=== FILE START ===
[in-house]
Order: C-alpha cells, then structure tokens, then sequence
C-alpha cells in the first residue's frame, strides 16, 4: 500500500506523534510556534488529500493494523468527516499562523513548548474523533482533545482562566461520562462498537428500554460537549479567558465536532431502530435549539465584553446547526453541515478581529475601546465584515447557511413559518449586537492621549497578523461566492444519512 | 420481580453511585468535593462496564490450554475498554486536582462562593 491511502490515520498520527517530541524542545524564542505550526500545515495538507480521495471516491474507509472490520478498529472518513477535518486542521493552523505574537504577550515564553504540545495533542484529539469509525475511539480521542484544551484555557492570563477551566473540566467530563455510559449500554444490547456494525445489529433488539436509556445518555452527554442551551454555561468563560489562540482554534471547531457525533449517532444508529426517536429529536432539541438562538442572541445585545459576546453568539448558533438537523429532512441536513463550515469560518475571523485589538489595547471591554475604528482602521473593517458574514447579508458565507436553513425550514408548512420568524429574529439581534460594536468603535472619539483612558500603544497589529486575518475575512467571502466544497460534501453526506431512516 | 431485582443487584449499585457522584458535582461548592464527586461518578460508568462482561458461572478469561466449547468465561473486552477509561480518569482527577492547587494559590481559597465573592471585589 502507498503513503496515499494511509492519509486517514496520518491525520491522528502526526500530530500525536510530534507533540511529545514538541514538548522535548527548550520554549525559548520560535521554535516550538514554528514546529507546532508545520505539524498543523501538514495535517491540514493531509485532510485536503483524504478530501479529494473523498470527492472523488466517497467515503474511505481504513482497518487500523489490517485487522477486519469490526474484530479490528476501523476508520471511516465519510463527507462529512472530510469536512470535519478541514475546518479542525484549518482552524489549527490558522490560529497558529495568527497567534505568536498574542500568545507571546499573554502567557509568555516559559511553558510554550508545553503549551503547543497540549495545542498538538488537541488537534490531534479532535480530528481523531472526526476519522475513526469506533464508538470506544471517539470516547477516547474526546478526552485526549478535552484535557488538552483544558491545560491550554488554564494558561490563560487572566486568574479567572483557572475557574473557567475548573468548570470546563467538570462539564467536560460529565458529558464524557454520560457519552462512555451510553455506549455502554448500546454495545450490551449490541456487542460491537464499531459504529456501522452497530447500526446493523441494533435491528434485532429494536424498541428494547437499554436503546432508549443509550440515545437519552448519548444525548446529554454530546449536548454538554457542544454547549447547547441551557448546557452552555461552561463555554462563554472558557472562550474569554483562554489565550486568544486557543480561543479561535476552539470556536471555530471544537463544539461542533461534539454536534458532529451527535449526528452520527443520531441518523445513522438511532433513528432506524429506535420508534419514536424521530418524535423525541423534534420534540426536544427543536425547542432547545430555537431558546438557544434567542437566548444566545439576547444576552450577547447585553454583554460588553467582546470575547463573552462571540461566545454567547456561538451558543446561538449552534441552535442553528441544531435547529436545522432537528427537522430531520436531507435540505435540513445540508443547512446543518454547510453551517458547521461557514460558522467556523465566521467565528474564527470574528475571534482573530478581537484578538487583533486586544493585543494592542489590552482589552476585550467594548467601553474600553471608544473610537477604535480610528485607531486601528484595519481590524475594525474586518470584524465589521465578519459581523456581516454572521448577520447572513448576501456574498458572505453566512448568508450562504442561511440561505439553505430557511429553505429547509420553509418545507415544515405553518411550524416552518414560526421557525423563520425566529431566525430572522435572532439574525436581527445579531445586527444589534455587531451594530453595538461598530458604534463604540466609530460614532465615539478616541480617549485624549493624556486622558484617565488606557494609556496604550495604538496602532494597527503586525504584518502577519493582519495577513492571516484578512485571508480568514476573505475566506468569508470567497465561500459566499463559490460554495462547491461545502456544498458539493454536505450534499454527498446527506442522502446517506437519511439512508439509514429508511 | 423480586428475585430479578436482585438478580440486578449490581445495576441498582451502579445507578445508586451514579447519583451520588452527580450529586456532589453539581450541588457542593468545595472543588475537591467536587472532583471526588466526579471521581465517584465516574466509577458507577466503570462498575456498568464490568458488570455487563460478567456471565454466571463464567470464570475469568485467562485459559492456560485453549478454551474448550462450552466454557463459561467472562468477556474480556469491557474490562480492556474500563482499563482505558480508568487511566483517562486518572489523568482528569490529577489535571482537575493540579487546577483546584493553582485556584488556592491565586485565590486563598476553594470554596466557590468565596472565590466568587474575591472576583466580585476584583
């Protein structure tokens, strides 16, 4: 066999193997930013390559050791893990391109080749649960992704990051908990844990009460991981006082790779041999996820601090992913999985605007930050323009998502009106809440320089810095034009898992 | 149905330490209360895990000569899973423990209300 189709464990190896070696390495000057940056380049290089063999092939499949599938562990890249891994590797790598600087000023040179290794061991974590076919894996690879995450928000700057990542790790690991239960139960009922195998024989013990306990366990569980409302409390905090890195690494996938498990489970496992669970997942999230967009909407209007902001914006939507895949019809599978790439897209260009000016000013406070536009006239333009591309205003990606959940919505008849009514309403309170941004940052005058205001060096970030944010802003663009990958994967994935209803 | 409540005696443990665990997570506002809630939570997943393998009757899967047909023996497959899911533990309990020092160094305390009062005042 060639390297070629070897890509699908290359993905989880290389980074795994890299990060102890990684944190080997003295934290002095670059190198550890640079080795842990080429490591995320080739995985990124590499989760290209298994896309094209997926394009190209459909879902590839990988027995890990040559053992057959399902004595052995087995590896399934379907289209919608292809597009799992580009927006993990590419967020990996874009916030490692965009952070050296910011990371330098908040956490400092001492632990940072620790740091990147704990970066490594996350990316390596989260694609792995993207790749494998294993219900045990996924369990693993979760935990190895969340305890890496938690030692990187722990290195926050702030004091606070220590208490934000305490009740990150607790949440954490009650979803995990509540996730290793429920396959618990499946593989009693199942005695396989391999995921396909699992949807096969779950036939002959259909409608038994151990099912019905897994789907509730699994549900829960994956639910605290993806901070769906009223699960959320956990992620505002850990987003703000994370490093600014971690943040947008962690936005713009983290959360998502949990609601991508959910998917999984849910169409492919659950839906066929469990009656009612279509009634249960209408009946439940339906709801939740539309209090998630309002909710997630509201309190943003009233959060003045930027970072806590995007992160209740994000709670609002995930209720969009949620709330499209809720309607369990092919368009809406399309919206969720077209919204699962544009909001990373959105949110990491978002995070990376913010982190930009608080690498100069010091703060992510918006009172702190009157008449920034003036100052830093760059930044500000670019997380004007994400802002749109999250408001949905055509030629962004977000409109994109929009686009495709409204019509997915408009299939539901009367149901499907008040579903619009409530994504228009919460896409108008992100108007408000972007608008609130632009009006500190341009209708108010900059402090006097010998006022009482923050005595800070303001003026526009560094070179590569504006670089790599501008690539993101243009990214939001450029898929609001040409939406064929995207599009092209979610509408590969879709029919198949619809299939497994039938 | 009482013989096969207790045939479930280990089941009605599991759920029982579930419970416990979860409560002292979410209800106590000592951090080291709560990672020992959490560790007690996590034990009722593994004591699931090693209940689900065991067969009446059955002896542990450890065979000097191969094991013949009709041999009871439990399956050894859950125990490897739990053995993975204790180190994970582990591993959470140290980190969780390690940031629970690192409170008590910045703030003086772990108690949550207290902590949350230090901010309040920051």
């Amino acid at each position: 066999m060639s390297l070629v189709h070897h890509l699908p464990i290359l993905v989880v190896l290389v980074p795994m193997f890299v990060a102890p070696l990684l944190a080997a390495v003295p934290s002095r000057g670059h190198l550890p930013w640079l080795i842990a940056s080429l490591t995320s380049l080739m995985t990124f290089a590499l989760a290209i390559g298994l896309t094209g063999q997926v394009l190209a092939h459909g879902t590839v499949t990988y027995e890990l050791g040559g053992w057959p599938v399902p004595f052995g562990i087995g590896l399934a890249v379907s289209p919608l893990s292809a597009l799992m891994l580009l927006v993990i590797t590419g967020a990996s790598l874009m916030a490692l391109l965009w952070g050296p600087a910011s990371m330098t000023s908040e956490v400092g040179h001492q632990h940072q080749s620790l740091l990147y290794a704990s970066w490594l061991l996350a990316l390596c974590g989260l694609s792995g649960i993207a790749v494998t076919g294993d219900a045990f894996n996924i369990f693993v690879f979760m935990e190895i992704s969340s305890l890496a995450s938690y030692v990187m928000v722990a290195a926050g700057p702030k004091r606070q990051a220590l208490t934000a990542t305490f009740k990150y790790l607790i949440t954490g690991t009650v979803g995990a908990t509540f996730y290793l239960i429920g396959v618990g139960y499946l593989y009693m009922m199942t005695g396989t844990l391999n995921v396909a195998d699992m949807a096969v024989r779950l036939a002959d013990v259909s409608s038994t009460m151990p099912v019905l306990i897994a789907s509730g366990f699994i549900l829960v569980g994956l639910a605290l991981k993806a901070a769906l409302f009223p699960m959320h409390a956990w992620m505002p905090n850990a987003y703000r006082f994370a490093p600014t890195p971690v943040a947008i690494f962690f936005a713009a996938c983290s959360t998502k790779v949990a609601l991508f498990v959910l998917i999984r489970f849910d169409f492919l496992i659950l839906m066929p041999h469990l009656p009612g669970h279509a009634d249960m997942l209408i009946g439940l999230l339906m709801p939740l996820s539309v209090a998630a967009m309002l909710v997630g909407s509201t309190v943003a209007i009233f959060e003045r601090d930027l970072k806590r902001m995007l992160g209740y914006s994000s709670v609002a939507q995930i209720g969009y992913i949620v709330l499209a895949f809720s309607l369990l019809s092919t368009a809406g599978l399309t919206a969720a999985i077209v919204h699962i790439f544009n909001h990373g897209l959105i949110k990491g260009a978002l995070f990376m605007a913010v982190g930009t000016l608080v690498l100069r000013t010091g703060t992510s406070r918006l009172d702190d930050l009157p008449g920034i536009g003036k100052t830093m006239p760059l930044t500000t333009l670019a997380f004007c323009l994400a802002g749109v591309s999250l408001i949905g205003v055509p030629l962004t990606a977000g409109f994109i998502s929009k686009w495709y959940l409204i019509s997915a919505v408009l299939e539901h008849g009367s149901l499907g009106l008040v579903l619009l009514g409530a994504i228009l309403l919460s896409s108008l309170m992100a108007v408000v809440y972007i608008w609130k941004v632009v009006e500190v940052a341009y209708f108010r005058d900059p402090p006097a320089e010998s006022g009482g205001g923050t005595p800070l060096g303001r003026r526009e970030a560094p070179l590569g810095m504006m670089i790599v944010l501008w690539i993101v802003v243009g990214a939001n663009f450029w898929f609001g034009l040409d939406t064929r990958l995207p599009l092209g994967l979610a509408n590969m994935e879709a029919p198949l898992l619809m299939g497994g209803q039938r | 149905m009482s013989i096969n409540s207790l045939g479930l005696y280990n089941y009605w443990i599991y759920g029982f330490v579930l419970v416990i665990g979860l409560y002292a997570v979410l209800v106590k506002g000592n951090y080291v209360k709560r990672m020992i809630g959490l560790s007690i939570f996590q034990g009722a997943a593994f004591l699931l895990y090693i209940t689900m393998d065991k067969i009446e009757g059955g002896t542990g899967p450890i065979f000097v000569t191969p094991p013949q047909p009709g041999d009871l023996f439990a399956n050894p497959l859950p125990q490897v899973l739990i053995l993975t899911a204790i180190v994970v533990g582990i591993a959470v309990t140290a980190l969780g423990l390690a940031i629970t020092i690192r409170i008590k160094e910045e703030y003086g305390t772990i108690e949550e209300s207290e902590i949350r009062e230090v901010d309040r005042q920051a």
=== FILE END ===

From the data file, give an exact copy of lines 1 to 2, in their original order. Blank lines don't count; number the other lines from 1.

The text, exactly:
[in-house]
Order: C-alpha cells, then structure tokens, then sequence